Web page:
Meet breast cancer survivor and Texas Chapter Lead of the Steel Mags sorority – Natalie Holland – a woman on a mission to bring more wellness to the world. At age 36, amidst a busy adult life with kids and an often-deployed Green Beret husband, Natalie Holland found that she was diagnosed with breast cancer. Her diagnosis was not genetic, rather, it was linked to environmental causes. This finding set Natalie into a frenzy – researching rising cancer rates and the link to environmental causes — and led her to write the book, Scarred but Smarter: A Cancer Memoir & Get Healthy Manifesto.
Through her blog, House of Healing, Natalie provides a space for anyone seeking to feel happy, healthy and whole through wellness information alongside stories of perseverance. As the Chapter Lead in Texas for the Steel Mags sorority, a national group established by the Green Beret Foundation, Natalie dedicates her time to help addressing the unique and critical needs of female family members of United States Army Special Forces soldiers. Salonpas Wellness Warrior, Natalie Holland, discusses her path to wellness and how she inspires others to persevere:
What were the environmental causes behind your breast cancer diagnosis?
There was no acute exposure to one thing. It was a lifetime of small doses from things like pesticides in food, ingredients in personal care products, ingredients in cleaning products and so on. Cancer rates since the 1950s have skyrocketed. In the 1960s, the incidence of breast cancer was 1 in 20. Today, we know that it is 1 in 8. Only around 10% of breast cancer cases have a direct genetic link. That leaves the rest to the environment.
What was the catalyst for you to write your book, “Scarred but Smarter: A Cancer Memoir and Get Healthy Manifesto.”
The book actually began as my personal journal. As I was enduring treatments, surgeries and set-backs, I needed a way to sort my thoughts and emotions. Writing helped. On some of my toughest days, I looked to those warrior women who had gone before me. Their stories let me to know that I was not alone, and their encouragement gave me a great sense of hope. I realized that with every story shared, someone somewhere learns something new. So I decided to share my story. Knowledge is power, and sharing it can create a critical mass for positive change. As for “Scarred but Smarter,” what began as a catharsis for me evolved into more than just my personal story. After my oncologist let me know that it was the environment that pulled the trigger on my cancer, I was hungry for knowledge. I began to research rising cancer rates and the link to environmental causes. Once I learned that our ongoing chemical exposure to things present in our everyday environment is having such a negative effect on our health, I wanted to share that information. My intent is to help others understand how to both identify and replace harmful ingredients in their daily routine. Small changes add up!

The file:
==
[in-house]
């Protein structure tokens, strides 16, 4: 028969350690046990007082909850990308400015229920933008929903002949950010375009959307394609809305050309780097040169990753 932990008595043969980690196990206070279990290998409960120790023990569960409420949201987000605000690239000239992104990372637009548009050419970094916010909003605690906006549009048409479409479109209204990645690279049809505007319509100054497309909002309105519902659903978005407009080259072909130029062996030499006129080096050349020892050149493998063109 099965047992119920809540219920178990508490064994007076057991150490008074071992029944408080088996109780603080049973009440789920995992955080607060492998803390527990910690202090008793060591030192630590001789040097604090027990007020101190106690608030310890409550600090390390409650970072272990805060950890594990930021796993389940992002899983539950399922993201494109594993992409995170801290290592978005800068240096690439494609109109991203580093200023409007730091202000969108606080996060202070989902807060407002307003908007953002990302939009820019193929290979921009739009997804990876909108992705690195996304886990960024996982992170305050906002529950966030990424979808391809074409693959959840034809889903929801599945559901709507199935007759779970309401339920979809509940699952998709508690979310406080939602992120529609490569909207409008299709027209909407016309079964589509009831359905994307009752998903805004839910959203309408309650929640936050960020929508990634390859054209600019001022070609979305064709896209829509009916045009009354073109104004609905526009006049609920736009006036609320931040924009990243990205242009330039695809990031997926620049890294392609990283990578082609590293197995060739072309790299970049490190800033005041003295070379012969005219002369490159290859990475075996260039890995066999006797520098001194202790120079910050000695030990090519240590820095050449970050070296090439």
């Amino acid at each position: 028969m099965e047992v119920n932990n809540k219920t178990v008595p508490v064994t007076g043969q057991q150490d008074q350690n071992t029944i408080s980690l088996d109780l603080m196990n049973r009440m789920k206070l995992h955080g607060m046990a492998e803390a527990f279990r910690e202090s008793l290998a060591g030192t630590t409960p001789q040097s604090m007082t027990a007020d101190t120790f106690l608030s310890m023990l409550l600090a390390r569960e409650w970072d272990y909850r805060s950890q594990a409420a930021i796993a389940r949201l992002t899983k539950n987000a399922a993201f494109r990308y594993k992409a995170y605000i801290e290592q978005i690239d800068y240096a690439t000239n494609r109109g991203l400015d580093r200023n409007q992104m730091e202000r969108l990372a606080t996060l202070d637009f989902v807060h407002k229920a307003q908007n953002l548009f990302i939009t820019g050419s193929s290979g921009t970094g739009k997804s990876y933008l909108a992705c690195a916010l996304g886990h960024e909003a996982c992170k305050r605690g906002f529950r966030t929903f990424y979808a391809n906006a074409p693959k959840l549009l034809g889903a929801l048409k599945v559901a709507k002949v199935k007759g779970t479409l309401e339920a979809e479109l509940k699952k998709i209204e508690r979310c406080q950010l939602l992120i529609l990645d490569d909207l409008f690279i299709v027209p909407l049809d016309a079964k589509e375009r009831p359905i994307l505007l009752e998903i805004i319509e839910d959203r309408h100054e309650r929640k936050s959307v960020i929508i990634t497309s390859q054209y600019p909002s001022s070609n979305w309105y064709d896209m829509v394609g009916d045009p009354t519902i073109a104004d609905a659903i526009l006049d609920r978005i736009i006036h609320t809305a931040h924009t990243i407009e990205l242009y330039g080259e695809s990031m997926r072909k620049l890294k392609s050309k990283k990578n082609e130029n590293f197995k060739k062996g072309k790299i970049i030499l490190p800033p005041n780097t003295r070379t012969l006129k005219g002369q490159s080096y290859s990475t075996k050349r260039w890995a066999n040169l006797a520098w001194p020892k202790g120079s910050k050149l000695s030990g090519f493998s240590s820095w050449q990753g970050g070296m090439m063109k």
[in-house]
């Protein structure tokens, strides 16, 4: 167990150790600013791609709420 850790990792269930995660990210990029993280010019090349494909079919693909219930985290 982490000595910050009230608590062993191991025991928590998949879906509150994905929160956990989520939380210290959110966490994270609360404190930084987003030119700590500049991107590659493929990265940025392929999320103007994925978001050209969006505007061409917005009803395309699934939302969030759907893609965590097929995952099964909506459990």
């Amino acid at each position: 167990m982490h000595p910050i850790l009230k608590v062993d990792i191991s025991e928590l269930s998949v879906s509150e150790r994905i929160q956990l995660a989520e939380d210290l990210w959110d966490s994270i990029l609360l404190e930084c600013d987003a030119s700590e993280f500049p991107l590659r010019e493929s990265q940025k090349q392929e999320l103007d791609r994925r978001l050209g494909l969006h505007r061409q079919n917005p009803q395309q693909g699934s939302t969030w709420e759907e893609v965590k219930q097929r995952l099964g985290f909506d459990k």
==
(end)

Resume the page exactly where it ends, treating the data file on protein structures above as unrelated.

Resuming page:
Why did you start your blog House of Healing? Who are your readers?
The idea for House of Healing came about from piecing myself back together after breast cancer. I was left scarred in many ways, but I also found myself smarter. Smart enough to know that we need better prevention strategies, better treatments, and better survivorship.
After treatment ended, I was sent on my merry way – but I wasn’t the same person. Treatment left my body changed, my mind foggy, and my spirit dulled. I wanted to create an online destination that was full of information for working with the body as a whole – inside and out – to spark healing and to curate sustainable wellness.
I think my readers include people seeking to feel happy, healthy, and whole – whether they have experienced cancer or not. The blog features wellness information alongside stories of perseverance. It is a place for healing body, mind, and spirit.
Military Spouse Appreciation day was celebrated this year on May 11th. What can we all do every day to ensure that military spouses are appreciated?